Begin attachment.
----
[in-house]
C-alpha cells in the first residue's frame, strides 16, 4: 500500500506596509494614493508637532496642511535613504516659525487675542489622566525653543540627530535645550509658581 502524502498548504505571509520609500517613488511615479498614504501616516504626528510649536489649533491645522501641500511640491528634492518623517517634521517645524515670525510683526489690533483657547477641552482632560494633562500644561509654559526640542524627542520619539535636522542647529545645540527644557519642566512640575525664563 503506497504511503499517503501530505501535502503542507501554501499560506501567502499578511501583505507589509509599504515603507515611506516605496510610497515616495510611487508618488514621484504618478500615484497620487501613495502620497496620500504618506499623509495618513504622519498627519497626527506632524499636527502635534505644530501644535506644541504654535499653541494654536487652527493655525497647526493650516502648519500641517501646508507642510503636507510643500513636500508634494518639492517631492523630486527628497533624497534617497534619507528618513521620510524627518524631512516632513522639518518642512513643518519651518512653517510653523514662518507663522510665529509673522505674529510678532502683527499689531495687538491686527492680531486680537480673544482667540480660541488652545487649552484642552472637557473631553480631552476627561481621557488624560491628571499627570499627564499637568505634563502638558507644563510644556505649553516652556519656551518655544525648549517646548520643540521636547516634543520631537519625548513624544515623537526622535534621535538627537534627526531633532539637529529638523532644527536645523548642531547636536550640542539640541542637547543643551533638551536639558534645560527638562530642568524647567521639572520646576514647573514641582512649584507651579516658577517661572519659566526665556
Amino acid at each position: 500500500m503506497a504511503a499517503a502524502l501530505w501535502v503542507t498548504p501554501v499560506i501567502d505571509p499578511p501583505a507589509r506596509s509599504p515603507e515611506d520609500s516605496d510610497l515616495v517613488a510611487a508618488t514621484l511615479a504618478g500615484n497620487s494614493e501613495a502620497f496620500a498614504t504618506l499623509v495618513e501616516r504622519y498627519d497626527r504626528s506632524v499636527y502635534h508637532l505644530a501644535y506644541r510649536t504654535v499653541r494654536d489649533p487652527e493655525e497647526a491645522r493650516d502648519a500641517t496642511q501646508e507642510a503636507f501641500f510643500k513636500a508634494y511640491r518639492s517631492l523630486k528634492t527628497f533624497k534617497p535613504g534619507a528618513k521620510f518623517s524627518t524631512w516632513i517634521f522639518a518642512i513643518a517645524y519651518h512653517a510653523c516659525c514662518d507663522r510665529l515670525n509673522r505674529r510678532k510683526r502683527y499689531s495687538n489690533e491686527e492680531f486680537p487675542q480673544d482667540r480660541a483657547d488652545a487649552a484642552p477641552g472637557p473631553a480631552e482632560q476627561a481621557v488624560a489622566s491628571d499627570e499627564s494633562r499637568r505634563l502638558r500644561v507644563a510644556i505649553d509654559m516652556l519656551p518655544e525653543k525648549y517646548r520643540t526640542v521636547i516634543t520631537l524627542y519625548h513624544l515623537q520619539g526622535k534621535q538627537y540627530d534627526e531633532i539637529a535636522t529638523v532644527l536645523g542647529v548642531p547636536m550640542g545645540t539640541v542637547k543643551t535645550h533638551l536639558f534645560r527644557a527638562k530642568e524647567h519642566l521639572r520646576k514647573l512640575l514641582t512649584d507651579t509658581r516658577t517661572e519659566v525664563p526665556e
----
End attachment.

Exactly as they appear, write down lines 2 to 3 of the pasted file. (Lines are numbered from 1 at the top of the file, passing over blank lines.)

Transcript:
C-alpha cells in the first residue's frame, strides 16, 4: 500500500506596509494614493508637532496642511535613504516659525487675542489622566525653543540627530535645550509658581 502524502498548504505571509520609500517613488511615479498614504501616516504626528510649536489649533491645522501641500511640491528634492518623517517634521517645524515670525510683526489690533483657547477641552482632560494633562500644561509654559526640542524627542520619539535636522542647529545645540527644557519642566512640575525664563 503506497504511503499517503501530505501535502503542507501554501499560506501567502499578511501583505507589509509599504515603507515611506516605496510610497515616495510611487508618488514621484504618478500615484497620487501613495502620497496620500504618506499623509495618513504622519498627519497626527506632524499636527502635534505644530501644535506644541504654535499653541494654536487652527493655525497647526493650516502648519500641517501646508507642510503636507510643500513636500508634494518639492517631492523630486527628497533624497534617497534619507528618513521620510524627518524631512516632513522639518518642512513643518519651518512653517510653523514662518507663522510665529509673522505674529510678532502683527499689531495687538491686527492680531486680537480673544482667540480660541488652545487649552484642552472637557473631553480631552476627561481621557488624560491628571499627570499627564499637568505634563502638558507644563510644556505649553516652556519656551518655544525648549517646548520643540521636547516634543520631537519625548513624544515623537526622535534621535538627537534627526531633532539637529529638523532644527536645523548642531547636536550640542539640541542637547543643551533638551536639558534645560527638562530642568524647567521639572520646576514647573514641582512649584507651579516658577517661572519659566526665556
Amino acid at each position: 500500500m503506497a504511503a499517503a502524502l501530505w501535502v503542507t498548504p501554501v499560506i501567502d505571509p499578511p501583505a507589509r506596509s509599504p515603507e515611506d520609500s516605496d510610497l515616495v517613488a510611487a508618488t514621484l511615479a504618478g500615484n497620487s494614493e501613495a502620497f496620500a498614504t504618506l499623509v495618513e501616516r504622519y498627519d497626527r504626528s506632524v499636527y502635534h508637532l505644530a501644535y506644541r510649536t504654535v499653541r494654536d489649533p487652527e493655525e497647526a491645522r493650516d502648519a500641517t496642511q501646508e507642510a503636507f501641500f510643500k513636500a508634494y511640491r518639492s517631492l523630486k528634492t527628497f533624497k534617497p535613504g534619507a528618513k521620510f518623517s524627518t524631512w516632513i517634521f522639518a518642512i513643518a517645524y519651518h512653517a510653523c516659525c514662518d507663522r510665529l515670525n509673522r505674529r510678532k510683526r502683527y499689531s495687538n489690533e491686527e492680531f486680537p487675542q480673544d482667540r480660541a483657547d488652545a487649552a484642552p477641552g472637557p473631553a480631552e482632560q476627561a481621557v488624560a489622566s491628571d499627570e499627564s494633562r499637568r505634563l502638558r500644561v507644563a510644556i505649553d509654559m516652556l519656551p518655544e525653543k525648549y517646548r520643540t526640542v521636547i516634543t520631537l524627542y519625548h513624544l515623537q520619539g526622535k534621535q538627537y540627530d534627526e531633532i539637529a535636522t529638523v532644527l536645523g542647529v548642531p547636536m550640542g545645540t539640541v542637547k543643551t535645550h533638551l536639558f534645560r527644557a527638562k530642568e524647567h519642566l521639572r520646576k514647573l512640575l514641582t512649584d507651579t509658581r516658577t517661572e519659566v525664563p526665556e